In crisis

In Guyana, it is estimated that some 3,000 young girls drop out of school annually as a result of pregnancy. This is what the Government of Guyana told the United Nations Rights of the Child Committee in a written response to issues raised in its periodic reports to the committee.

According to the UN report, the government said the issue of teenagers becoming pregnant and dropping out of school was “of concern.” It said further that an initiative funded by UNICEF to reintegrate teen mothers into schools was geared at empowering them to regain their dignity and self-worth. And rather than expound on what it is doing to ensure they did not lose dignity and self-worth in the first place—because there are programmes in schools aimed at preventing teenage pregnancy—the government stated: “The greatest threat to the protection and promotion of children’s rights and equal access to services and the potential for a reversal of the democratic and socio-economic gains is emerging from the threat to parliamentary democracy posed by the opposition ‘dictatorship of one’ in the Parliament.”

Three thousand schoolgirls dropping out of school every year because of pregnancy is an indication of a crisis situation. “Annually” indicates that this is something that has been happening over a number of years. The report does not say how many years, but it should be noted that the ‘dictatorship of one’ being touted as a threat to child rights only began after November 2011; it has been just one year.

According to the Stabroek News article, “Statistics in the government’s report showed that from January to March last year, the Childcare and Protection Agency recorded 1,069 incidents of child abuse with 529 cases of neglect, 224 cases of sexual abuse and 213 cases of physical abuse. In 2011 the agency recorded 3,999 incidents of child abuse.
“Further, the government said that in 2012, the police received 146 reports of child abuse and 35 persons were charged with one thus far receiving a 5-year imprisonment term.”

Three thousand schoolgirls pregnant should see 3,000 or thereabouts corresponding charges of statutory rape, annually. Not even close. Rarely are charges pressed against those who sexually violate our children—both boys and girls. Convictions are even rarer. Yet, government has said in its report that children hold a special place on its agenda and it remains unwaveringly committed to fulfilling its obligations under the Convention on the Rights of the Child. Pshaw! How can anyone believe this when the physical evidence points to the contrary? Does a caring and committed government act like 3,000 school dropouts a year because of pregnancy is not a big deal? Would a caring and committed government not fast-track the Sexual Offences Act? Why is this important piece of legislation still awaiting the President’s assent?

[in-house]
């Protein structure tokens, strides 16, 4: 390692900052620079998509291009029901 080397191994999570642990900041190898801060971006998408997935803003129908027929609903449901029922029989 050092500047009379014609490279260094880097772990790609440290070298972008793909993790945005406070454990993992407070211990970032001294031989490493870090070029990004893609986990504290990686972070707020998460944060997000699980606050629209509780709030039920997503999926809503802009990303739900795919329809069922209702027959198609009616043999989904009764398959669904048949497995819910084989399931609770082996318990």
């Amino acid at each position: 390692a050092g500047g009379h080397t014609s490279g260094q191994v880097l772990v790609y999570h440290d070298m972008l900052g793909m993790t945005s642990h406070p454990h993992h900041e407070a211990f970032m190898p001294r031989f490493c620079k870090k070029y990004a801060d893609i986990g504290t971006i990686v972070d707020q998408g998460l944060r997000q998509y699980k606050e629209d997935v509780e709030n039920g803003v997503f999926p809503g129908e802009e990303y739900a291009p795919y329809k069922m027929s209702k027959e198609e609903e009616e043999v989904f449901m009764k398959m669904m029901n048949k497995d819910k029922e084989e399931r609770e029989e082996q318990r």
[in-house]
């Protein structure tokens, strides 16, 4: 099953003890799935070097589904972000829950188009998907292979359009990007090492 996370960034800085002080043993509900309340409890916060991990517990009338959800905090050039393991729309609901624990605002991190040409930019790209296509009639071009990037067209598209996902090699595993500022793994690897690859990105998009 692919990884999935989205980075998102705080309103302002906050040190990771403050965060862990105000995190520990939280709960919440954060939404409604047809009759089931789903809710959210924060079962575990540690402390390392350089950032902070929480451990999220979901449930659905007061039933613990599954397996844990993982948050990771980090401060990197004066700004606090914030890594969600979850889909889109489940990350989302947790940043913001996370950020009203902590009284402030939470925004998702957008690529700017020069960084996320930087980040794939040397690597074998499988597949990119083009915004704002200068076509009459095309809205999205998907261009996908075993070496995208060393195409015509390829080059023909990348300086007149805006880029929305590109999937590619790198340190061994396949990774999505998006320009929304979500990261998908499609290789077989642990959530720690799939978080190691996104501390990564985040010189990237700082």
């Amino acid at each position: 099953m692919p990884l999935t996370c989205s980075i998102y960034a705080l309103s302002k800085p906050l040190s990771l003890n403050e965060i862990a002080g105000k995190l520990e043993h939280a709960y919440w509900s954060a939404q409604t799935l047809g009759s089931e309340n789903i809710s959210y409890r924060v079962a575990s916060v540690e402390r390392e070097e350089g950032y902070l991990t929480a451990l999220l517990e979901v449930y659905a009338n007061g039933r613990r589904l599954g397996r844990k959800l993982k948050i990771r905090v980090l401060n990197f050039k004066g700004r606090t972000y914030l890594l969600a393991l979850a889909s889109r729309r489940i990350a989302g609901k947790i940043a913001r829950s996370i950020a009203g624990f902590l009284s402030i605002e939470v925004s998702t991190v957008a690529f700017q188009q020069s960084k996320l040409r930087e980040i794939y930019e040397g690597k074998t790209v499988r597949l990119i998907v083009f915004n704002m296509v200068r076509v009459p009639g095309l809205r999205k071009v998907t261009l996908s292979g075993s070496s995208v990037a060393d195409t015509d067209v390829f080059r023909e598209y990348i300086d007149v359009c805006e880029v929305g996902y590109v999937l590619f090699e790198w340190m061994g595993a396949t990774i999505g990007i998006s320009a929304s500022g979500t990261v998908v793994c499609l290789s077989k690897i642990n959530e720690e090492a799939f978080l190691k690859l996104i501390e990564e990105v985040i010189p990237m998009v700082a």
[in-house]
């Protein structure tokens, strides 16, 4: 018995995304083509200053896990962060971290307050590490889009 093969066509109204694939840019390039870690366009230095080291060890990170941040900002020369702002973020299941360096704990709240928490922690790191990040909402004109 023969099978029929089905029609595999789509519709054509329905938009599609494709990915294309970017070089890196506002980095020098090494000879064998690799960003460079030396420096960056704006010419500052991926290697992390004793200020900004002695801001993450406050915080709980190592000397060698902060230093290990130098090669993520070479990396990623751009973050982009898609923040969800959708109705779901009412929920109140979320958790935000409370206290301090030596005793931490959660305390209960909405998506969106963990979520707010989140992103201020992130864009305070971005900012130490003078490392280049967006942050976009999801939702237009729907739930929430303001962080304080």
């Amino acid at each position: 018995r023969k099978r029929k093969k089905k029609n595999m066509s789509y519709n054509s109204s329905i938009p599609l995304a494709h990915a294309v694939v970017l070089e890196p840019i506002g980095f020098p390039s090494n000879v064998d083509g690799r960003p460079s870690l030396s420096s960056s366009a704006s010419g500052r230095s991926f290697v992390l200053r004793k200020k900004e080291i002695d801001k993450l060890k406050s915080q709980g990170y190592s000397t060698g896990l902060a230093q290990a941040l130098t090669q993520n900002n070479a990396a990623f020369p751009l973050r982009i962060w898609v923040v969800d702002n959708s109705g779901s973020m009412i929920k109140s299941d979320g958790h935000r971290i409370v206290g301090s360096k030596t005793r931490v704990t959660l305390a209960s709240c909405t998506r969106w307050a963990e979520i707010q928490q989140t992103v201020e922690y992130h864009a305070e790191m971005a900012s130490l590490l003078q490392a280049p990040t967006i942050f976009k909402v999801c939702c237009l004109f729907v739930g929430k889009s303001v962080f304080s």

Guyana’s education sector appears to be lurching from one crisis to the next, with those carrying out its mandate appearing to be simply trotting behind with mops and brooms – cleaning up the mess.

It took years of dismal results in Mathematics and English at the Caribbean Secondary Education Certificate exams for efforts to be made to address this. And it will take years for those efforts to make a difference. Too many children are ‘graduating’ from high school still unable to write a proper sentence.

School gangs and violence in schools are causing too many physical injuries and deaths. However, earlier this month, Chief Education Officer Olato Sam referred to strategies aimed at curbing these ills, including the development of a protocol for safe and secure schools.

We are yet to hear what the ministry is doing to reduce and reverse the 3,000 annual dropouts due to pregnancy – not after they would have become pregnant and dropped out, but before. For if this trend continues, and combined with all the other reasons children drop out, particularly boys, we may soon be faced with a whole new generation of illiterates.


The sweeper/ cleaners’ unending plight

Once you hear the sweeper/cleaners’ story you come to understand that it is more than an industrial relations engagement.

An attack on constitutionalism

Article 226 (1) of the Constitution states, “save as otherwise provided in this Constitution, in the exercise of its functions under this Constitution, a Commission (service commissions) shall not be subject to the direction or control of any other person or authority.” The language is spare and straightforward.

New visitors

The ‘badlands’  of Guyana have long been some of the mining areas, particularly those close to the frontier and far from government centres of control.

Unfulfilled prescriptions

It is a fairly safe bet to say that in the last twenty years consultants have produced enough documents to paper the walls of the ministries that commissioned them.

Standards in the construction industry

On August 8, 2017, we reported the story of Althea Thegg, who, nearing the completion of the construction of a new house – her dream home – had the nightmarish experience of watching a large section of the house crumble and fall away from the main building.

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